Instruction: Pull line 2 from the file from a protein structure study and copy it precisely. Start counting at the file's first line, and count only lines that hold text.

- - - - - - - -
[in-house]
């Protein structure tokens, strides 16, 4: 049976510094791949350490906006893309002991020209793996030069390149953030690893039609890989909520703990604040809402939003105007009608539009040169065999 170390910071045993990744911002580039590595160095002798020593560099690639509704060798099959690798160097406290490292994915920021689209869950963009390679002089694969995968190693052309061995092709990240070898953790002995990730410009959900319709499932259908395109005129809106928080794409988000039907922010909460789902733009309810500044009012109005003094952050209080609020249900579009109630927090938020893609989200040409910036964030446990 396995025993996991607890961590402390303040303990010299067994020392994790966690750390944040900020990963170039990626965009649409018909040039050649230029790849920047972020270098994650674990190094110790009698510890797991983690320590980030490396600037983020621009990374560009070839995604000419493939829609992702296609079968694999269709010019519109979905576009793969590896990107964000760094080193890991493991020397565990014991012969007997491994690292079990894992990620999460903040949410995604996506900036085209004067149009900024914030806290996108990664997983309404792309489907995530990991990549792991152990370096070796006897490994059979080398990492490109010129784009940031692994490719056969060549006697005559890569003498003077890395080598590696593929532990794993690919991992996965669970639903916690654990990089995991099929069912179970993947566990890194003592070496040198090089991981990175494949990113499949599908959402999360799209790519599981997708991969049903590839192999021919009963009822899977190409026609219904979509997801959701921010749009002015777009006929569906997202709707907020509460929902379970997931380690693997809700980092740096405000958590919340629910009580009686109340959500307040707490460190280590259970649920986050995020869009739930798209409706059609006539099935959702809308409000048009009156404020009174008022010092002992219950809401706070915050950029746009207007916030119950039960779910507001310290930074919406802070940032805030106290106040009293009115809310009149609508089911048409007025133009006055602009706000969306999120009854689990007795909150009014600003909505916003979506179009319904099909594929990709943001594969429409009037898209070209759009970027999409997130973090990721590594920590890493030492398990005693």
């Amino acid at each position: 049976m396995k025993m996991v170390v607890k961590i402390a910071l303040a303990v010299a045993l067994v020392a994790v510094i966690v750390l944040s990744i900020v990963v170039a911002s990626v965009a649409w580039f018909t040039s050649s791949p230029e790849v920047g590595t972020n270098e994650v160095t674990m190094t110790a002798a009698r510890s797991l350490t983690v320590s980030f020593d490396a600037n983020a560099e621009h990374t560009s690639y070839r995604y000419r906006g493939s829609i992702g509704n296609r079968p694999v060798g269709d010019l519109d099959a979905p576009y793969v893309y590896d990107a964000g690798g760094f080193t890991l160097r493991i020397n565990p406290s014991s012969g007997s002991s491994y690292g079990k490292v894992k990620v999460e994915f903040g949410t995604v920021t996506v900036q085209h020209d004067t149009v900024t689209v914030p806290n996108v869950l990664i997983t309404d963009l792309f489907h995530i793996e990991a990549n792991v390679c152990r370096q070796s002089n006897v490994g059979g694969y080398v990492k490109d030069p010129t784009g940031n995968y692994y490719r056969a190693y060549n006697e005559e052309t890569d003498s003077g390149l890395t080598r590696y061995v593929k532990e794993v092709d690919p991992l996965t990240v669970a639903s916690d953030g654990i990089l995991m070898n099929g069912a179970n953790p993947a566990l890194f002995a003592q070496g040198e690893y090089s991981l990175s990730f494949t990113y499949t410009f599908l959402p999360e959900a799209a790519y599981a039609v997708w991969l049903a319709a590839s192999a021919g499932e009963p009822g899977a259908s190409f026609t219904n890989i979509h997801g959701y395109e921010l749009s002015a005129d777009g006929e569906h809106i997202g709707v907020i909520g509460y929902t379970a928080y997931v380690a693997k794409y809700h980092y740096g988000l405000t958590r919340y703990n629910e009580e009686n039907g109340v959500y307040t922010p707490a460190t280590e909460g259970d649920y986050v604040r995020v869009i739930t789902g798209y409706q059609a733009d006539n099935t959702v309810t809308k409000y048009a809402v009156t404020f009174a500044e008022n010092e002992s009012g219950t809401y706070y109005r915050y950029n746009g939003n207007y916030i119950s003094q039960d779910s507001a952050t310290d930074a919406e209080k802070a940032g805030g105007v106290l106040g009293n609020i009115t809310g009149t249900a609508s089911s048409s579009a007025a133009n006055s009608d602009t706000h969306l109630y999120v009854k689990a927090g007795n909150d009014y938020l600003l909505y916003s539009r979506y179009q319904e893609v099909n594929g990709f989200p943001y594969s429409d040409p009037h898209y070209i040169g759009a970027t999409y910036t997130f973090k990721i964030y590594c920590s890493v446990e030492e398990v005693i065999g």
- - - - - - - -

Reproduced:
């Protein structure tokens, strides 16, 4: 049976510094791949350490906006893309002991020209793996030069390149953030690893039609890989909520703990604040809402939003105007009608539009040169065999 170390910071045993990744911002580039590595160095002798020593560099690639509704060798099959690798160097406290490292994915920021689209869950963009390679002089694969995968190693052309061995092709990240070898953790002995990730410009959900319709499932259908395109005129809106928080794409988000039907922010909460789902733009309810500044009012109005003094952050209080609020249900579009109630927090938020893609989200040409910036964030446990 396995025993996991607890961590402390303040303990010299067994020392994790966690750390944040900020990963170039990626965009649409018909040039050649230029790849920047972020270098994650674990190094110790009698510890797991983690320590980030490396600037983020621009990374560009070839995604000419493939829609992702296609079968694999269709010019519109979905576009793969590896990107964000760094080193890991493991020397565990014991012969007997491994690292079990894992990620999460903040949410995604996506900036085209004067149009900024914030806290996108990664997983309404792309489907995530990991990549792991152990370096070796006897490994059979080398990492490109010129784009940031692994490719056969060549006697005559890569003498003077890395080598590696593929532990794993690919991992996965669970639903916690654990990089995991099929069912179970993947566990890194003592070496040198090089991981990175494949990113499949599908959402999360799209790519599981997708991969049903590839192999021919009963009822899977190409026609219904979509997801959701921010749009002015777009006929569906997202709707907020509460929902379970997931380690693997809700980092740096405000958590919340629910009580009686109340959500307040707490460190280590259970649920986050995020869009739930798209409706059609006539099935959702809308409000048009009156404020009174008022010092002992219950809401706070915050950029746009207007916030119950039960779910507001310290930074919406802070940032805030106290106040009293009115809310009149609508089911048409007025133009006055602009706000969306999120009854689990007795909150009014600003909505916003979506179009319904099909594929990709943001594969429409009037898209070209759009970027999409997130973090990721590594920590890493030492398990005693």